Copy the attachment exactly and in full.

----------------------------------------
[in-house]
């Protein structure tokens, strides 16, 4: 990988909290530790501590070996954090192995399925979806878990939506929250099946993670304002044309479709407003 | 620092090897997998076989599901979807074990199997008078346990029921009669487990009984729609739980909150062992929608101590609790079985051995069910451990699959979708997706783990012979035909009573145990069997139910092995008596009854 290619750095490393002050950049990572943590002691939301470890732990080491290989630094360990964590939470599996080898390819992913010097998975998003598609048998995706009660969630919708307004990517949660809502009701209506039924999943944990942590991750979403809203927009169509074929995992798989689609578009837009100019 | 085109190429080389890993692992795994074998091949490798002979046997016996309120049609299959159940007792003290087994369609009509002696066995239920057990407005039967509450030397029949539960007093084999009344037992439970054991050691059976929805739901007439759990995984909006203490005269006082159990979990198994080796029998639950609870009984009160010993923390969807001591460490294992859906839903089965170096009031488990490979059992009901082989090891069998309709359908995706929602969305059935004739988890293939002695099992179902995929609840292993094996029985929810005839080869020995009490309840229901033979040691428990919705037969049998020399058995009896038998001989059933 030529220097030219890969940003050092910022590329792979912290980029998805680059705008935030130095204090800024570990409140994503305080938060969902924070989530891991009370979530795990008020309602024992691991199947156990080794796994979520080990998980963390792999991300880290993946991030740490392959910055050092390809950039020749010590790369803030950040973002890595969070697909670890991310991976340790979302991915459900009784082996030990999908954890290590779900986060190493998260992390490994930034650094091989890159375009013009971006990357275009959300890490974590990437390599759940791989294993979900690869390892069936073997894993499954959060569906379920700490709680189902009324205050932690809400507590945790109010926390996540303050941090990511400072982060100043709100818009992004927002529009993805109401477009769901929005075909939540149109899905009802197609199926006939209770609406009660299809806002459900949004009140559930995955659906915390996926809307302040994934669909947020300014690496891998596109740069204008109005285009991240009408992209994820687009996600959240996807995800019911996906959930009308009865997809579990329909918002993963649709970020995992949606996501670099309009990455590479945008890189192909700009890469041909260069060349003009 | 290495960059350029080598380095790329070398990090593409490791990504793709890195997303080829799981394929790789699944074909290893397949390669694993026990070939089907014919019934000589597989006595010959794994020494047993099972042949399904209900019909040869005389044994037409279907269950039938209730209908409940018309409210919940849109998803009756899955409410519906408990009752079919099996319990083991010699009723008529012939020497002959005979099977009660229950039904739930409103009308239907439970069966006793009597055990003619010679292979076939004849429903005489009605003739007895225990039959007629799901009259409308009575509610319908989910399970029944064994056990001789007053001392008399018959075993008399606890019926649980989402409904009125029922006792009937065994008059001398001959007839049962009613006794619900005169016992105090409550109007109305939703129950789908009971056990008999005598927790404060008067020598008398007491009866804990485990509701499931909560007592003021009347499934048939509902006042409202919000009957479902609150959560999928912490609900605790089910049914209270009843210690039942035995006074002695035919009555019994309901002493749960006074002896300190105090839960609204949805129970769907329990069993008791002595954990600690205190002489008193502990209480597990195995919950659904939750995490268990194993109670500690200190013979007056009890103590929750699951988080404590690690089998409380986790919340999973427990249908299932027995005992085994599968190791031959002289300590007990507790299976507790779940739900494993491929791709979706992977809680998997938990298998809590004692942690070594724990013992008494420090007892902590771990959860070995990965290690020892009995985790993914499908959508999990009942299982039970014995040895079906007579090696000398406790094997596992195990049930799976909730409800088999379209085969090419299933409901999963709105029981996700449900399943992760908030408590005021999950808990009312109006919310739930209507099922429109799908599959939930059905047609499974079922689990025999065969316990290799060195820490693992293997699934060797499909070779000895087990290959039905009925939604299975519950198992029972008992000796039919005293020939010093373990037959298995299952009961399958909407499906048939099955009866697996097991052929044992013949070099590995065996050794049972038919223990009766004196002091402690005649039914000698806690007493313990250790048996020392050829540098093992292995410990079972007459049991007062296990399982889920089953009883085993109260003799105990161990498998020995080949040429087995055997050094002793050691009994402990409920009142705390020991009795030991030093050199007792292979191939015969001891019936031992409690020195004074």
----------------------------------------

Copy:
[in-house]
């Protein structure tokens, strides 16, 4: 990988909290530790501590070996954090192995399925979806878990939506929250099946993670304002044309479709407003 | 620092090897997998076989599901979807074990199997008078346990029921009669487990009984729609739980909150062992929608101590609790079985051995069910451990699959979708997706783990012979035909009573145990069997139910092995008596009854 290619750095490393002050950049990572943590002691939301470890732990080491290989630094360990964590939470599996080898390819992913010097998975998003598609048998995706009660969630919708307004990517949660809502009701209506039924999943944990942590991750979403809203927009169509074929995992798989689609578009837009100019 | 085109190429080389890993692992795994074998091949490798002979046997016996309120049609299959159940007792003290087994369609009509002696066995239920057990407005039967509450030397029949539960007093084999009344037992439970054991050691059976929805739901007439759990995984909006203490005269006082159990979990198994080796029998639950609870009984009160010993923390969807001591460490294992859906839903089965170096009031488990490979059992009901082989090891069998309709359908995706929602969305059935004739988890293939002695099992179902995929609840292993094996029985929810005839080869020995009490309840229901033979040691428990919705037969049998020399058995009896038998001989059933 030529220097030219890969940003050092910022590329792979912290980029998805680059705008935030130095204090800024570990409140994503305080938060969902924070989530891991009370979530795990008020309602024992691991199947156990080794796994979520080990998980963390792999991300880290993946991030740490392959910055050092390809950039020749010590790369803030950040973002890595969070697909670890991310991976340790979302991915459900009784082996030990999908954890290590779900986060190493998260992390490994930034650094091989890159375009013009971006990357275009959300890490974590990437390599759940791989294993979900690869390892069936073997894993499954959060569906379920700490709680189902009324205050932690809400507590945790109010926390996540303050941090990511400072982060100043709100818009992004927002529009993805109401477009769901929005075909939540149109899905009802197609199926006939209770609406009660299809806002459900949004009140559930995955659906915390996926809307302040994934669909947020300014690496891998596109740069204008109005285009991240009408992209994820687009996600959240996807995800019911996906959930009308009865997809579990329909918002993963649709970020995992949606996501670099309009990455590479945008890189192909700009890469041909260069060349003009 | 290495960059350029080598380095790329070398990090593409490791990504793709890195997303080829799981394929790789699944074909290893397949390669694993026990070939089907014919019934000589597989006595010959794994020494047993099972042949399904209900019909040869005389044994037409279907269950039938209730209908409940018309409210919940849109998803009756899955409410519906408990009752079919099996319990083991010699009723008529012939020497002959005979099977009660229950039904739930409103009308239907439970069966006793009597055990003619010679292979076939004849429903005489009605003739007895225990039959007629799901009259409308009575509610319908989910399970029944064994056990001789007053001392008399018959075993008399606890019926649980989402409904009125029922006792009937065994008059001398001959007839049962009613006794619900005169016992105090409550109007109305939703129950789908009971056990008999005598927790404060008067020598008398007491009866804990485990509701499931909560007592003021009347499934048939509902006042409202919000009957479902609150959560999928912490609900605790089910049914209270009843210690039942035995006074002695035919009555019994309901002493749960006074002896300190105090839960609204949805129970769907329990069993008791002595954990600690205190002489008193502990209480597990195995919950659904939750995490268990194993109670500690200190013979007056009890103590929750699951988080404590690690089998409380986790919340999973427990249908299932027995005992085994599968190791031959002289300590007990507790299976507790779940739900494993491929791709979706992977809680998997938990298998809590004692942690070594724990013992008494420090007892902590771990959860070995990965290690020892009995985790993914499908959508999990009942299982039970014995040895079906007579090696000398406790094997596992195990049930799976909730409800088999379209085969090419299933409901999963709105029981996700449900399943992760908030408590005021999950808990009312109006919310739930209507099922429109799908599959939930059905047609499974079922689990025999065969316990290799060195820490693992293997699934060797499909070779000895087990290959039905009925939604299975519950198992029972008992000796039919005293020939010093373990037959298995299952009961399958909407499906048939099955009866697996097991052929044992013949070099590995065996050794049972038919223990009766004196002091402690005649039914000698806690007493313990250790048996020392050829540098093992292995410990079972007459049991007062296990399982889920089953009883085993109260003799105990161990498998020995080949040429087995055997050094002793050691009994402990409920009142705390020991009795030991030093050199007792292979191939015969001891019936031992409690020195004074």